The consumer electronics market is no longer about just manufacturing a product and selling it. It’s more about competing in a more extensive and integrated ecosystem. Consumer electronics companies are being heavily impacted by a new business model called “super­stacks.” Accenture defines a superstack as a more extensive and cohesive integration of operating systems, semi­conductor chips, devices, applications and end-user services than the industry has traditionally achieved. The primary driver of superstacks will be the mobility market, particularly in the smartphone arena where superstack-based products have already been made commercially available.

Market Opportunity Number Two: Consumer Markets in Emerging Countries
It’s not a secret that emerging countries offer many growth opportunities for businesses in a wide range of industries. In the consumer electronics industry this is especially true based on our consumer electronics research findings. Emerging markets show a continued and exceptional thirst for the latest technologies such as tablet PCs and smartphones. They lead in ownership and purchase intent growth for many newer types of consumer electronics devices compared with more mature countries such as France, Germany, Japan and the United States. With the exception of India, consumers in urban areas of emerging markets have spent a higher percentage of their annual income on consumer electronics devices in the past 12 months than those in mature markets. Chinese urban consumers, already allocating the largest share of their income toward consumer technology, plan to slightly increase this share in the next 12 months. Consumer electronics companies should capitalize on these myriad opportunities.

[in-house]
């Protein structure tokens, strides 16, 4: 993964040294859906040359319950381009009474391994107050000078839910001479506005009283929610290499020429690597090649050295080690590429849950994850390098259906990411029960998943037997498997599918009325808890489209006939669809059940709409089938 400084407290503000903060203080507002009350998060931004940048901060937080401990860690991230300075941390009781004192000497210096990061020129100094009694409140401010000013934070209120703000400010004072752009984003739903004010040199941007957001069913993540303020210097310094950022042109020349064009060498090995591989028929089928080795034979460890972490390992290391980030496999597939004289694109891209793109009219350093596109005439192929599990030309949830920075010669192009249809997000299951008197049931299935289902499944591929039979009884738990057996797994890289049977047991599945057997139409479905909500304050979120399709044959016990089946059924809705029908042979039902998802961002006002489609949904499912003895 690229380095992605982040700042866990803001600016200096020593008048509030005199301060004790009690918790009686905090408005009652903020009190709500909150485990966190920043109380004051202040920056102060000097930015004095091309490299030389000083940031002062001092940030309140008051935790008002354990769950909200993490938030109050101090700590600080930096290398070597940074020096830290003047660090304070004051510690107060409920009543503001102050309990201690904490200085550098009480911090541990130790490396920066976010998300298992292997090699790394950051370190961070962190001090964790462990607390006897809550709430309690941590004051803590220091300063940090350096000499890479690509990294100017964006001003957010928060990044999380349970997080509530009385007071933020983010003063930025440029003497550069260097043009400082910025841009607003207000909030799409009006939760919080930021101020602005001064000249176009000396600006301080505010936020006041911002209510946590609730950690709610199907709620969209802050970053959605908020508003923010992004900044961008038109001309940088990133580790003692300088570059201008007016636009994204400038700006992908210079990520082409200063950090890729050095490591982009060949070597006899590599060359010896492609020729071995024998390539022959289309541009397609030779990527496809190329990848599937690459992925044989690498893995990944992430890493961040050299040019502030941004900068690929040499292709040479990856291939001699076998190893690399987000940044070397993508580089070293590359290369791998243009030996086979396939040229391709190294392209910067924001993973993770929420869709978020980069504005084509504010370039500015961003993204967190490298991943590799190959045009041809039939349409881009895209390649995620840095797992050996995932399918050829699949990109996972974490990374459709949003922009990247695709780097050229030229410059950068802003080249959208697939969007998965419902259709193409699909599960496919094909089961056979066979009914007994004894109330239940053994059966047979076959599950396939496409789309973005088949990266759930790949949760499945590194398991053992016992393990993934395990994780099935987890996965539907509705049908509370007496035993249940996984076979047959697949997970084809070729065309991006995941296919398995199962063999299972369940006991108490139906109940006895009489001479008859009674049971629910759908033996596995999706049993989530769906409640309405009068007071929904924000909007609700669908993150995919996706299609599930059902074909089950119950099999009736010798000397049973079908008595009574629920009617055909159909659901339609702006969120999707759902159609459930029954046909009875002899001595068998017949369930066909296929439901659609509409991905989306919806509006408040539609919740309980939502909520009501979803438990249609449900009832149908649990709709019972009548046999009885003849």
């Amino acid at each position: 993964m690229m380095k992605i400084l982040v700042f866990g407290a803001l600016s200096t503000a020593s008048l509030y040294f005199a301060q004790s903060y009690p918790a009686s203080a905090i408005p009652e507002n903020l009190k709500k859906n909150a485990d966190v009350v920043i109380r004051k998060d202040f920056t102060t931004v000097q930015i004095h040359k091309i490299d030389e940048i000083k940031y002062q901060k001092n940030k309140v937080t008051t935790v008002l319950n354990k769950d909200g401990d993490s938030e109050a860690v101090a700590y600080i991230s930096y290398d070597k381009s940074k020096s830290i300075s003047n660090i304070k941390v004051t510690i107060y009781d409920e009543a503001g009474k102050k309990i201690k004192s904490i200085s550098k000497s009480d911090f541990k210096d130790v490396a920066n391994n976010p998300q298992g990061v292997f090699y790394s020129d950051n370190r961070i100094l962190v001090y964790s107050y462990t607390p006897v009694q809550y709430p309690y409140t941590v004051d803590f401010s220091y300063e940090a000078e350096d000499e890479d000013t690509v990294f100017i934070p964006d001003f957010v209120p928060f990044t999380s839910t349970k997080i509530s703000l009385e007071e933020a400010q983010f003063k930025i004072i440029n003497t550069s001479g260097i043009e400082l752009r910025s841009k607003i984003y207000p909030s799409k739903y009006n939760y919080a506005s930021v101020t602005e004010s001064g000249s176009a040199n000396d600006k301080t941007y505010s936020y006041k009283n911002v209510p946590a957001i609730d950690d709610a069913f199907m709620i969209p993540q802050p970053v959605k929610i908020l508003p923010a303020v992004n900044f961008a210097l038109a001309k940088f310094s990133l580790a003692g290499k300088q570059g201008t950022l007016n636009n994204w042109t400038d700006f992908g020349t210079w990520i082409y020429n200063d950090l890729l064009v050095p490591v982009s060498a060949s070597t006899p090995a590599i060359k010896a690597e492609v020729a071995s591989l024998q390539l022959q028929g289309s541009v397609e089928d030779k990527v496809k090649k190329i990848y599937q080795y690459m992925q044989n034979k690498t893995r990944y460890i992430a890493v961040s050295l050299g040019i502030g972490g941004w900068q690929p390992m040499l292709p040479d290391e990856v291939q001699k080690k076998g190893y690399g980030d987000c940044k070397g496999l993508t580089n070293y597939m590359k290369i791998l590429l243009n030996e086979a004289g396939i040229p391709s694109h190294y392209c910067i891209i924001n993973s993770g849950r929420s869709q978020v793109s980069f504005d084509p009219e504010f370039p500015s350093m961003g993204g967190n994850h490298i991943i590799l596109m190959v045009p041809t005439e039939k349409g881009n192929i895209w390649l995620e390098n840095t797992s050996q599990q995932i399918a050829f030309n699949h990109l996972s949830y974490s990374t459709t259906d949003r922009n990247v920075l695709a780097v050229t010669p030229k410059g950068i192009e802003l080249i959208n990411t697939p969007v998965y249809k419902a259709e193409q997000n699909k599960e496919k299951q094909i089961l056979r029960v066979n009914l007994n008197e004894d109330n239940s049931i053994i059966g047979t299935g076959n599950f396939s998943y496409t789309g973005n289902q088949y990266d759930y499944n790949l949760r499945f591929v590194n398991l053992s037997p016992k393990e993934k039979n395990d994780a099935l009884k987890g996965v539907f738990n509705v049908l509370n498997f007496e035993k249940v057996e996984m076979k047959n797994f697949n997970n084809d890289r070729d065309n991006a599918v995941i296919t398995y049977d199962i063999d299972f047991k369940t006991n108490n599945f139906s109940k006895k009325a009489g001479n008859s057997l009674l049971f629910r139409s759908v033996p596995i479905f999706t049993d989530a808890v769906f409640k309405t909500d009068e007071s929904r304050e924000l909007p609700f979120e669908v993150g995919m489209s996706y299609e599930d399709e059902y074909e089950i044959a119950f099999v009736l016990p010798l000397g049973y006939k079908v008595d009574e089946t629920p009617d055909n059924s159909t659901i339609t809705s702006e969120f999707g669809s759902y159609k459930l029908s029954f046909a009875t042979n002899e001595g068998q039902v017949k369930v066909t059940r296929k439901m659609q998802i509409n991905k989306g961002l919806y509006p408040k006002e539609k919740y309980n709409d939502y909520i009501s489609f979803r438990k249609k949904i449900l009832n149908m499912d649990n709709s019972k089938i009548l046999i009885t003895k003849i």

So what newer electronics fuel increased spending within emerging markets? Preferences vary across countries. Across all urban emerging markets, tablets for personal and professional use are especially important. China posted the greatest ownership percentage (27 percent); over the next 12 months the percentage of consumers owning tablets ranked highest in Brazil, China, and India rank highest. These Brazilian, Chinese and Indian consumers cited purchasing the tablet’s portability (relative to a laptop) and its status as the latest innovation in consumer electronics as reasons to buy them. Consumers in emerging countries, furthermore, are using tablet computers much more often for professional use—in several cases three times as much as mature countries. In Brazil, South Africa and India, in particular, tablets are used extensively for personal and professional reasons.